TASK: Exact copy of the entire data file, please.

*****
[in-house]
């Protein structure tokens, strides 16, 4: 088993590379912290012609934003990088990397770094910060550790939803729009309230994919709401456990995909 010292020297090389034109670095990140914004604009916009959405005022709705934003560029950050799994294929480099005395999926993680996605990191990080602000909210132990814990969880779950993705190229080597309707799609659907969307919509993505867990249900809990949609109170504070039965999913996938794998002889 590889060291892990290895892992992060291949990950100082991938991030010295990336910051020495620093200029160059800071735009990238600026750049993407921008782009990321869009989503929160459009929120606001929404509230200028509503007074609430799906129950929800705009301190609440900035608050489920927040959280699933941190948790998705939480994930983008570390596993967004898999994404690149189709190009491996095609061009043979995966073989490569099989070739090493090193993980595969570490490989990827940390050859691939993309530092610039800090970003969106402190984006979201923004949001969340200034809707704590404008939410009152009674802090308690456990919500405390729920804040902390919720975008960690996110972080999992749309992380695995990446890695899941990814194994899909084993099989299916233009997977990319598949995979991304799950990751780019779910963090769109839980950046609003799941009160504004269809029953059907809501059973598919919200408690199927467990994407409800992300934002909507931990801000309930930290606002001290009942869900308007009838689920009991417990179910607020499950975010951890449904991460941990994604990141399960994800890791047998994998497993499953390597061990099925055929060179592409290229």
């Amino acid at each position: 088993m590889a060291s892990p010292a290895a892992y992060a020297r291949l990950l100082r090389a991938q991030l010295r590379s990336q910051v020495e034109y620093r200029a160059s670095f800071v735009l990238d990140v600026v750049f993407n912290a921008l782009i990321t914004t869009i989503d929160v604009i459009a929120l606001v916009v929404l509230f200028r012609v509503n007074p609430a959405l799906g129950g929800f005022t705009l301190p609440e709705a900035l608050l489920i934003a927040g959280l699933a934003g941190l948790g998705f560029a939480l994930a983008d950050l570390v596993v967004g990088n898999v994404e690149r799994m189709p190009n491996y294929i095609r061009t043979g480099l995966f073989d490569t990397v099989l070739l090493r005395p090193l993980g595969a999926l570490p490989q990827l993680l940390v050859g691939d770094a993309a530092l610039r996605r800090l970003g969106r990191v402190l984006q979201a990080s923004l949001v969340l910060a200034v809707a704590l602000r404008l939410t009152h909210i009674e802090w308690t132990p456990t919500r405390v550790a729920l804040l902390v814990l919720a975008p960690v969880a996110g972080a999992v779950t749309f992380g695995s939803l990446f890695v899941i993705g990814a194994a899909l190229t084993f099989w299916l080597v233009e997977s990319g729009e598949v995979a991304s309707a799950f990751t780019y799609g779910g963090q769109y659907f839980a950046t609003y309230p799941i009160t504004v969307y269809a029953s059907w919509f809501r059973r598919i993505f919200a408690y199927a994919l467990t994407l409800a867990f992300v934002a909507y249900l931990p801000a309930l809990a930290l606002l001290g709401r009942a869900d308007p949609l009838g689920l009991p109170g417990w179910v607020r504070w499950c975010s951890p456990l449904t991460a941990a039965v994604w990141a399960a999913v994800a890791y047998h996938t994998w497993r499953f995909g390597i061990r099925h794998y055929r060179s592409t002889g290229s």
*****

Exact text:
[in-house]
């Protein structure tokens, strides 16, 4: 088993590379912290012609934003990088990397770094910060550790939803729009309230994919709401456990995909 010292020297090389034109670095990140914004604009916009959405005022709705934003560029950050799994294929480099005395999926993680996605990191990080602000909210132990814990969880779950993705190229080597309707799609659907969307919509993505867990249900809990949609109170504070039965999913996938794998002889 590889060291892990290895892992992060291949990950100082991938991030010295990336910051020495620093200029160059800071735009990238600026750049993407921008782009990321869009989503929160459009929120606001929404509230200028509503007074609430799906129950929800705009301190609440900035608050489920927040959280699933941190948790998705939480994930983008570390596993967004898999994404690149189709190009491996095609061009043979995966073989490569099989070739090493090193993980595969570490490989990827940390050859691939993309530092610039800090970003969106402190984006979201923004949001969340200034809707704590404008939410009152009674802090308690456990919500405390729920804040902390919720975008960690996110972080999992749309992380695995990446890695899941990814194994899909084993099989299916233009997977990319598949995979991304799950990751780019779910963090769109839980950046609003799941009160504004269809029953059907809501059973598919919200408690199927467990994407409800992300934002909507931990801000309930930290606002001290009942869900308007009838689920009991417990179910607020499950975010951890449904991460941990994604990141399960994800890791047998994998497993499953390597061990099925055929060179592409290229």
């Amino acid at each position: 088993m590889a060291s892990p010292a290895a892992y992060a020297r291949l990950l100082r090389a991938q991030l010295r590379s990336q910051v020495e034109y620093r200029a160059s670095f800071v735009l990238d990140v600026v750049f993407n912290a921008l782009i990321t914004t869009i989503d929160v604009i459009a929120l606001v916009v929404l509230f200028r012609v509503n007074p609430a959405l799906g129950g929800f005022t705009l301190p609440e709705a900035l608050l489920i934003a927040g959280l699933a934003g941190l948790g998705f560029a939480l994930a983008d950050l570390v596993v967004g990088n898999v994404e690149r799994m189709p190009n491996y294929i095609r061009t043979g480099l995966f073989d490569t990397v099989l070739l090493r005395p090193l993980g595969a999926l570490p490989q990827l993680l940390v050859g691939d770094a993309a530092l610039r996605r800090l970003g969106r990191v402190l984006q979201a990080s923004l949001v969340l910060a200034v809707a704590l602000r404008l939410t009152h909210i009674e802090w308690t132990p456990t919500r405390v550790a729920l804040l902390v814990l919720a975008p960690v969880a996110g972080a999992v779950t749309f992380g695995s939803l990446f890695v899941i993705g990814a194994a899909l190229t084993f099989w299916l080597v233009e997977s990319g729009e598949v995979a991304s309707a799950f990751t780019y799609g779910g963090q769109y659907f839980a950046t609003y309230p799941i009160t504004v969307y269809a029953s059907w919509f809501r059973r598919i993505f919200a408690y199927a994919l467990t994407l409800a867990f992300v934002a909507y249900l931990p801000a309930l809990a930290l606002l001290g709401r009942a869900d308007p949609l009838g689920l009991p109170g417990w179910v607020r504070w499950c975010s951890p456990l449904t991460a941990a039965v994604w990141a399960a999913v994800a890791y047998h996938t994998w497993r499953f995909g390597i061990r099925h794998y055929r060179s592409t002889g290229s």